If a creditor has a court judgment against you, you can often discharge (wipe out) the debt in bankruptcy. But a judgment can create a lien that gives the creditor the right to seize and sell your property to pay the debt. While you might be able to get the debt to go away, it isn't always possible to get rid of a lien in bankruptcy, making it difficult for you to sell or refinance property later. Learn about when bankruptcy can do the following:
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Most people end up with a money judgment after a creditor files a lawsuit for an unpaid debt. If you fail to file an answer or you lose the case, the court will enter a judgment for the amount of the debt, plus other amounts, such as the attorneys' fees and costs for bringing the suit.
Depending on the laws of your state, a creditor with a judgment against you might be able to
When you file for bankruptcy, you get the benefit of the automatic stay—an order that will stop such collection attempts as soon as you file your case.
After finishing your Chapter 7 bankruptcy or Chapter 13 matter, the court will wipe out the judgment creditor's right to collect on the debt if it qualifies for discharge (more below). But you won't be out of the clear if the money judgment provides the creditor with lien rights to your property.
A creditor with a money judgment can use it to create a lien against any property you own, but the specific procedure will depend on your state. Here are the most common procedures:
If your state follows the second approach, you might want to file your bankruptcy before the creditor records the judgment and creates the judgment lien. Once in place, the lien gives the creditor property rights similar to those your mortgage or car lender has in the house or car you put up as collateral, but broader. A judgment lien will usually cover all of your property.
Creditors know judgment liens are powerful, but you might be able to counter the effects by filing for bankruptcy and meeting these conditions:
All debts are dischargeable unless the bankruptcy code states otherwise. These debts never go away:
Also, a creditor can ask the court to declare additional debts nondischargeable by filing a lawsuit called an "adversary proceeding." The debt will get discharged unless the creditor can prove:
Discharging the debt is only half the battle, because the bankruptcy filing doesn't change a creditor's lien rights. Eliminating all or part of a lien requires filing a motion in the bankruptcy court asking the court to "avoid" (eliminate) the lien. You must also be able to show that you can exempt (protect) some or all of the equity in the property with the lien on it.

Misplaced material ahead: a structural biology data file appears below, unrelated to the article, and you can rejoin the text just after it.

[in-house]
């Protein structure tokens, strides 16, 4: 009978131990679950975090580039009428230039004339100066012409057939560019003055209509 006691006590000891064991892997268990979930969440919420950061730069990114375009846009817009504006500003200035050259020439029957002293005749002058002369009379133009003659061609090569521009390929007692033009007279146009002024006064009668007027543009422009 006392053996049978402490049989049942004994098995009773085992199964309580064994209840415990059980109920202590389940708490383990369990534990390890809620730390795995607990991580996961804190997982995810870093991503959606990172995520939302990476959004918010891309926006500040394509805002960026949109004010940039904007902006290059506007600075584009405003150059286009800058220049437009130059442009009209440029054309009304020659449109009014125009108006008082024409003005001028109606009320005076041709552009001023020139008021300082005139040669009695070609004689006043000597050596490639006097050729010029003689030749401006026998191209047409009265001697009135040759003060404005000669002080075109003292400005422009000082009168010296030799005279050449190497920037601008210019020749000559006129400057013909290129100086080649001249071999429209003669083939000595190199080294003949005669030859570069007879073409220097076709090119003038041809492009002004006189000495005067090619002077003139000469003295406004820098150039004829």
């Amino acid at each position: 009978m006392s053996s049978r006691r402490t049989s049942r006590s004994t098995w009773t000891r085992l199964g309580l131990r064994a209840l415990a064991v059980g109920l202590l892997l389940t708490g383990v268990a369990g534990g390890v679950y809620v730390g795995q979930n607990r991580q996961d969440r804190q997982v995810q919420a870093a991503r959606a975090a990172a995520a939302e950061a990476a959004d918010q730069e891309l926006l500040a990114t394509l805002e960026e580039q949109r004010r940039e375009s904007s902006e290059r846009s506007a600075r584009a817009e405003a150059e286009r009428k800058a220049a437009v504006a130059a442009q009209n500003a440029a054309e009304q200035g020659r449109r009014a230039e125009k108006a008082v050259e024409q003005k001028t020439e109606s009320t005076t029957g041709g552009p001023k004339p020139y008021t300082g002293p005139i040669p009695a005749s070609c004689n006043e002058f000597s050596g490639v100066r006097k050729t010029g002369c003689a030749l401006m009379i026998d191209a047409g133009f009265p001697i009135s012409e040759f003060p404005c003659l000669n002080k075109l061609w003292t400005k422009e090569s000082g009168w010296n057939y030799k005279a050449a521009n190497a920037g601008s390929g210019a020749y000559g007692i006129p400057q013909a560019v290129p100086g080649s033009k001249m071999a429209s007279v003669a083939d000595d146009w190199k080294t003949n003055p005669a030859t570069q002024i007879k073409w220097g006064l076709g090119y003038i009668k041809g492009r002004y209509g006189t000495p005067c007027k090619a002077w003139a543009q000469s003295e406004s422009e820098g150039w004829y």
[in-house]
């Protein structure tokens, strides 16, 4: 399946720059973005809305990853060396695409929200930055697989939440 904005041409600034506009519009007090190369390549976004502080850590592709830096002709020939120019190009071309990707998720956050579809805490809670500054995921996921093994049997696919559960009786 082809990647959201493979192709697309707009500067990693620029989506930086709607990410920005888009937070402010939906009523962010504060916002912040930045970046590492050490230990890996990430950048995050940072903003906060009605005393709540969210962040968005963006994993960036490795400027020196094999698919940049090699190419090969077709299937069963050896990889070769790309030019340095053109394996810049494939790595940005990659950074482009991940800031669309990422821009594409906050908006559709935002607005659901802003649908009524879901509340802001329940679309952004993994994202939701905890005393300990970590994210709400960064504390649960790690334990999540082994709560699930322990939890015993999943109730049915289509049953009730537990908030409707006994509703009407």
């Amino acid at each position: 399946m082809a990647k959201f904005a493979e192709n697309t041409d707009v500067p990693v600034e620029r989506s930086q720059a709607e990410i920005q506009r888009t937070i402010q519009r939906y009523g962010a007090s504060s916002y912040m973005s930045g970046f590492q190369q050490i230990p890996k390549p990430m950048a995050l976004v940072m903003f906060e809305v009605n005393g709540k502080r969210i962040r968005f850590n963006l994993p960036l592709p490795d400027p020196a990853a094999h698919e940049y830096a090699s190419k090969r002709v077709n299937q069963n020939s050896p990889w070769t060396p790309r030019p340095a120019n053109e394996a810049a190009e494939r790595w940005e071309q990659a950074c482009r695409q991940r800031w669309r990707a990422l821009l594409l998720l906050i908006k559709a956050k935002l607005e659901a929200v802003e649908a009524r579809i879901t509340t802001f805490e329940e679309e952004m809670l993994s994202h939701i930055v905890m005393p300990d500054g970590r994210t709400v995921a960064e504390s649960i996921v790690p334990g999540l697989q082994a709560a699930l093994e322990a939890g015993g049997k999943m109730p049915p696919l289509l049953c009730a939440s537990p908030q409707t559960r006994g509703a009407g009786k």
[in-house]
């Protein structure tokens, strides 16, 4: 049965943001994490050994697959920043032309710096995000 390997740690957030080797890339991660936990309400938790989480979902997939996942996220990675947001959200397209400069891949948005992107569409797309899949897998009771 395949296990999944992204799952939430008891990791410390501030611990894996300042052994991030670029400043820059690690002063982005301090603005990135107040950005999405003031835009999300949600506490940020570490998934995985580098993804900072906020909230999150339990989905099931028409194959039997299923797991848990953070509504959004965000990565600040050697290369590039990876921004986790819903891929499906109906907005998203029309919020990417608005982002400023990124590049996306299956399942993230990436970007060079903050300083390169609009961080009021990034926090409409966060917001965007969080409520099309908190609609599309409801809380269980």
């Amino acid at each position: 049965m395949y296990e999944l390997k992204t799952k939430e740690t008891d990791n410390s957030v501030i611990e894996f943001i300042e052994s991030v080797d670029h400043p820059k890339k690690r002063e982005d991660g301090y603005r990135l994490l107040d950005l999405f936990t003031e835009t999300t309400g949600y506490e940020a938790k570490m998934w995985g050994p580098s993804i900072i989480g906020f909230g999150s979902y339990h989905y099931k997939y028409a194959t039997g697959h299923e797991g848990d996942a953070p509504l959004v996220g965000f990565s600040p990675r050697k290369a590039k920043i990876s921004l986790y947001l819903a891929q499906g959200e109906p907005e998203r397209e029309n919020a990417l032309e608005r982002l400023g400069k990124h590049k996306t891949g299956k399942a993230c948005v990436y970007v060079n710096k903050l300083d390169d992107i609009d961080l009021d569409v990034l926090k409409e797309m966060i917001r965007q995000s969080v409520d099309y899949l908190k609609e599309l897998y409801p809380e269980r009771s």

Start by checking the federal and state property exemptions available to you—they tell you the property you can keep in bankruptcy. If successful, you can avoid the lien up to an amount equal to the property exemption. Here are two examples that illustrate how this works.
Example 1: Molly filed Chapter 7 bankruptcy to discharge her debts, including a judgment of $12,000 she owed on a credit card.
Molly's house is worth $120,000. The balance of her mortgage is $90,000. Her state allows an exemption of $40,000 on her residence, therefore, her equity of $30,000 in the house is fully covered.
The $12,000 is impairing her exemption because, with the judgment, her equity is reduced to $18,000, but without the judgment, she can exempt the full $30,000 equity. Molly will be able to avoid the judgment lien by filing a motion in the bankruptcy court because the judgment impairs her exemption.
Example 2: Reggie also has a judgment of $12,000. His home is also worth $120,000, and the balance of his mortgage is also $90,000, with $30,000 in equity. Reggie's state has an exemption for homesteads of $25,000. But his equity is $30,000. That means his exemption will not cover $5,000 of his equity. The $12,000 judgment impairs only a portion of Reggie's exemption -- $7,000. It does not impair the other $5,000 because that amount is not exempt. If Reggie files a motion to avoid the lien, the bankruptcy court will erase only part of the lien, $7,000 worth. Therefore, the lien will only be worth $5,000.
Even though Reggie can't eliminate the entire lien, he will likely see benefits that make his action worthwhile. Reducing the dollar amount can reduce the creditor's incentive to use foreclosure to collect the debt. Later, when Reggie puts the property on the market, he'll only have to pay off $5,000 (plus accrued interest) instead of the original $12,000.
The lien will remain attached to your property if you do nothing. However, if you don't address lien issues during your bankruptcy case, most courts let you reopen the case later (although this will cost you another filing fee).
Bankruptcy is an unusual area of law because it's essentially a qualification process. The laws provide instructions for completing a 50- to 60-page bankruptcy petition, and because all rules apply in every case, you can't skip a step.
The forms and resources below will help you find more information. Also, you can use this list of Chapter 7 and 13 bankruptcy forms to see where this topic falls. And this handy bankruptcy document checklist will help you gather the things you'll need to complete the petition.
More Bankruptcy Information
You'll find fillable, downloadable forms here:
Dealing With a Deficiency Judgment After a Car Repossession
When a Creditor Gets a Lien Against Your Property
How Much Debt Do I Need to File for Bankruptcy?
We want to help you find the answers you need. Go to TheBankruptcySite for more easy-to-understand bankruptcy articles, or consider buying a self-help book like The New Bankruptcy by Attorney Cara O'Neill.
We wholeheartedly encourage research and learning, but online articles can't address all bankruptcy issues or the facts of your case. The best way to protect your assets in bankruptcy is by consulting with a local bankruptcy lawyer.